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“The army is not our way of life. It is not run by our rabbis.”

Over a thousand Charedim gathered in Stamford Hill and Gateshead on Sunday in a show of solidarity with Israel’s ultra-Orthodox who are fighting a plan for yeshiva students to serve in the military.

A huge, simultaneous protest in Jerusalem brought the city to a standstill as up to 400,000 religious Jews held a mass prayer against the withdrawal of their long-established draft exemption.

The move, to force the ultra-Orthodox community’s participation in Israel’s national system of conscription by criminalising their refusal to serve, has been on the cards since last year’s election.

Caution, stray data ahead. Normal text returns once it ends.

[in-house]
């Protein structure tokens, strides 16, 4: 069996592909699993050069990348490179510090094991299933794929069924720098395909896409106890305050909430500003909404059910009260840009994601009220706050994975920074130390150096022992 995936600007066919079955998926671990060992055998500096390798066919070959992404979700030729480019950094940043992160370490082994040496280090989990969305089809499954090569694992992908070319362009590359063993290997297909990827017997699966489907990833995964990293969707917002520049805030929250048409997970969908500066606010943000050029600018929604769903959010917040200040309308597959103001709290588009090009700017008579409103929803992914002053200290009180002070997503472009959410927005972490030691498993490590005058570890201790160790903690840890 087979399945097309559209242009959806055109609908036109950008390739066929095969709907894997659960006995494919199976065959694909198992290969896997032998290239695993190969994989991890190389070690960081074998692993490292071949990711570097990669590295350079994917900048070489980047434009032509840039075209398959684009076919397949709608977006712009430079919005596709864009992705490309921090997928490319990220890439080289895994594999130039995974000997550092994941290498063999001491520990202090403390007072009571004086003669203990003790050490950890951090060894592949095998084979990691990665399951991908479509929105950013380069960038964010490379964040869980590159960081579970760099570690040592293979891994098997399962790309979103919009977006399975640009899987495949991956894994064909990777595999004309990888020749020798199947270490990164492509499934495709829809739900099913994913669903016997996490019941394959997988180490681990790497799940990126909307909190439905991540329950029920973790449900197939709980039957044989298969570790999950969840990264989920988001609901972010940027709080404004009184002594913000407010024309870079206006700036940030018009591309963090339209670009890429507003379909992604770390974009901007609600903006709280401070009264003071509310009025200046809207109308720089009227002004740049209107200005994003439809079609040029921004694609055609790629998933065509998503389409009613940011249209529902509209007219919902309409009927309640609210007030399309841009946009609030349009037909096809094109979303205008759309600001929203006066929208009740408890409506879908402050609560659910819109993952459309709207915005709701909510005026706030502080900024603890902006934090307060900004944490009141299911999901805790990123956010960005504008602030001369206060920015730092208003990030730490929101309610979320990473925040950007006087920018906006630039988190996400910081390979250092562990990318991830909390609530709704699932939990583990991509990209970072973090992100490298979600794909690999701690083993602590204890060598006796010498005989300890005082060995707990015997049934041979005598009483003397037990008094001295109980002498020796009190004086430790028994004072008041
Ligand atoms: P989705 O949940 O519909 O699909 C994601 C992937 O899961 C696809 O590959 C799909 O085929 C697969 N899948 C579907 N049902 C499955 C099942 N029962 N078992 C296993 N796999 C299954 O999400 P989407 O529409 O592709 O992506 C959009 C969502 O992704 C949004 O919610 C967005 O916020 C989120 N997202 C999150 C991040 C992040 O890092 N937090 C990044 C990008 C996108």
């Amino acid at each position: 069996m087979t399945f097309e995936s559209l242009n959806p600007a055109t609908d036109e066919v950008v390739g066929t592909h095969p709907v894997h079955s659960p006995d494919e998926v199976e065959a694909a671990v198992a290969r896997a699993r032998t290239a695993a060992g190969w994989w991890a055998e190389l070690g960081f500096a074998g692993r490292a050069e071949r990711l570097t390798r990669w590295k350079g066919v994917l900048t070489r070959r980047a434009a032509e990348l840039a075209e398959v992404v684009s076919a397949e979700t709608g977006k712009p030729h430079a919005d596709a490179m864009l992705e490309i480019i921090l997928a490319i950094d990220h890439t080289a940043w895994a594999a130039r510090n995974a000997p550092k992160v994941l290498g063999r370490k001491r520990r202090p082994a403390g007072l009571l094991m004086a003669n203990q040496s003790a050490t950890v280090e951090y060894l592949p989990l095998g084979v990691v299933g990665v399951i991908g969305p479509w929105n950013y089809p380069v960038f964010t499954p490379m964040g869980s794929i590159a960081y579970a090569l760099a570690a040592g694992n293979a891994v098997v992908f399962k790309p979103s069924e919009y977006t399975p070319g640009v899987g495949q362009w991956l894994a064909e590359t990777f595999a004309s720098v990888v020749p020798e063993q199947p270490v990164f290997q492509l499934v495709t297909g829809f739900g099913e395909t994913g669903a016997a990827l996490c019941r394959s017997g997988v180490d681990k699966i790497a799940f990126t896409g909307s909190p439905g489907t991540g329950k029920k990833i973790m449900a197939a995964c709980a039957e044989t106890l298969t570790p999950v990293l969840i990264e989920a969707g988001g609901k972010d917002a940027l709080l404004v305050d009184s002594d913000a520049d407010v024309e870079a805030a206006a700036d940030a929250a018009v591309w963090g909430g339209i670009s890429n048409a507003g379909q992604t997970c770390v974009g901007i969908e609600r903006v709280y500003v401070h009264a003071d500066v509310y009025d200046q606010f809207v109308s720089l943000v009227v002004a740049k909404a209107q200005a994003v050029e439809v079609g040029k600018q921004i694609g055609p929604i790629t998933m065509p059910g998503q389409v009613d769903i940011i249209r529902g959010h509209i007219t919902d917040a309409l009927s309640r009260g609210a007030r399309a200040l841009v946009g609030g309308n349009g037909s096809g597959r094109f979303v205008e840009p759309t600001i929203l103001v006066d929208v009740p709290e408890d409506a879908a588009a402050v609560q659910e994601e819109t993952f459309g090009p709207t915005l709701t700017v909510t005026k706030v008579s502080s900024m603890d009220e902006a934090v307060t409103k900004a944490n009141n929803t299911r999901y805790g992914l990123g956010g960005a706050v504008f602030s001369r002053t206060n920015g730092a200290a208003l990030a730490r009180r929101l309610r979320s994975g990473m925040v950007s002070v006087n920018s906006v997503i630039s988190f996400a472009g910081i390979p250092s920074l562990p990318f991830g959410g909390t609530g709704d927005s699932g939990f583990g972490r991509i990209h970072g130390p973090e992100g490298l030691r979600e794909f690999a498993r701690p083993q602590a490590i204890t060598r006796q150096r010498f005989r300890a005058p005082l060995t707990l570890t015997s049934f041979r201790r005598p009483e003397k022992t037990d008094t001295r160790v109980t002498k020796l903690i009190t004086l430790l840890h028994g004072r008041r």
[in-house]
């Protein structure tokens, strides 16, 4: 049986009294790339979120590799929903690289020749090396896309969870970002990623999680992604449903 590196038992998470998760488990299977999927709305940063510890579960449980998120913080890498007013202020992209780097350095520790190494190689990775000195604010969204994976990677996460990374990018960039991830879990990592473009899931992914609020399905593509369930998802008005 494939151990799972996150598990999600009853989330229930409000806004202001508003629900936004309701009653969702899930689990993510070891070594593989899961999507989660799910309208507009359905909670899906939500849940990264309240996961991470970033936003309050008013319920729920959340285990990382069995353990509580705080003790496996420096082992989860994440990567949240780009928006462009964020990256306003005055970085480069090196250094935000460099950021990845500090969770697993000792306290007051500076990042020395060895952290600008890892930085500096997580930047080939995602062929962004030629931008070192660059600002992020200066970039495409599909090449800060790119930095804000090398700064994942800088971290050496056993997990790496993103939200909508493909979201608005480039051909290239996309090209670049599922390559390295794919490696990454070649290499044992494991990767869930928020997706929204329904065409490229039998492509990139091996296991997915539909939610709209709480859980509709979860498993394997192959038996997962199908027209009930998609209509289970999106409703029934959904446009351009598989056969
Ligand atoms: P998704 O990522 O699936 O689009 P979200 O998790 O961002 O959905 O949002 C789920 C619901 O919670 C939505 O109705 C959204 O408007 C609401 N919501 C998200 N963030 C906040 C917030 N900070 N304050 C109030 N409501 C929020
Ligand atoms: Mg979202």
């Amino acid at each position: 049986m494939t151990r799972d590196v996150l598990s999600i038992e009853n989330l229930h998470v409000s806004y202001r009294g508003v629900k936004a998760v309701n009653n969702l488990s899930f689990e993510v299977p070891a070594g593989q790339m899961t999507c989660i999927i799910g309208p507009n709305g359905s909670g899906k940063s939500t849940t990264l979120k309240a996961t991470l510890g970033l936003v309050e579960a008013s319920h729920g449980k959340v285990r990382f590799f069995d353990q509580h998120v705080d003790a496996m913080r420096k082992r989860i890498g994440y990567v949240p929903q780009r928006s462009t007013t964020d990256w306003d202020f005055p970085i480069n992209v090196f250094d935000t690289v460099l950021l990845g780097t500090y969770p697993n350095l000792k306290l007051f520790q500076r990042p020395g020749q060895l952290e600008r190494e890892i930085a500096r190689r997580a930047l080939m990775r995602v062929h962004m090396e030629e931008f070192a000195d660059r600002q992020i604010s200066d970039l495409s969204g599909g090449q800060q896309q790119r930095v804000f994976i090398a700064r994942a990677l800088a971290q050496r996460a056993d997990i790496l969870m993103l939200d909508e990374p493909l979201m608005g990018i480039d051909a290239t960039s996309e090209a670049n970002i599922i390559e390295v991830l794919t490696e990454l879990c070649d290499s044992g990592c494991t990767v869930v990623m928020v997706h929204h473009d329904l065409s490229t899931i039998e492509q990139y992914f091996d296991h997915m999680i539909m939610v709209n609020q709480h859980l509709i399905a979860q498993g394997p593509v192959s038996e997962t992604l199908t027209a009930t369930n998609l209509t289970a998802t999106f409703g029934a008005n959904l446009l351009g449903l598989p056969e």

Centrist and nationalist parties, such as Yesh Atid and Bayit Yehudi, won a handsome share of the vote after promising to make the ultra-Orthodox “share the burden”.

However, the change has been fiercely resisted by those keen to preserve their lifestyle of religious study.

“The army is not our way of life,” said 18-year-old Mordechai Seltzer. “It is not run by our rabbis.”

Charedim comprise one in ten Israelis. The community is characterised by poverty and low levels of workforce participation, but high birth rates mean that it is growing fast.

“This is a cultural show of force,” said 19-year old student Maurice. “The community is growing very fast and the other part of the country is worried. They want to get us into their army. Zionism is not about going into the army.”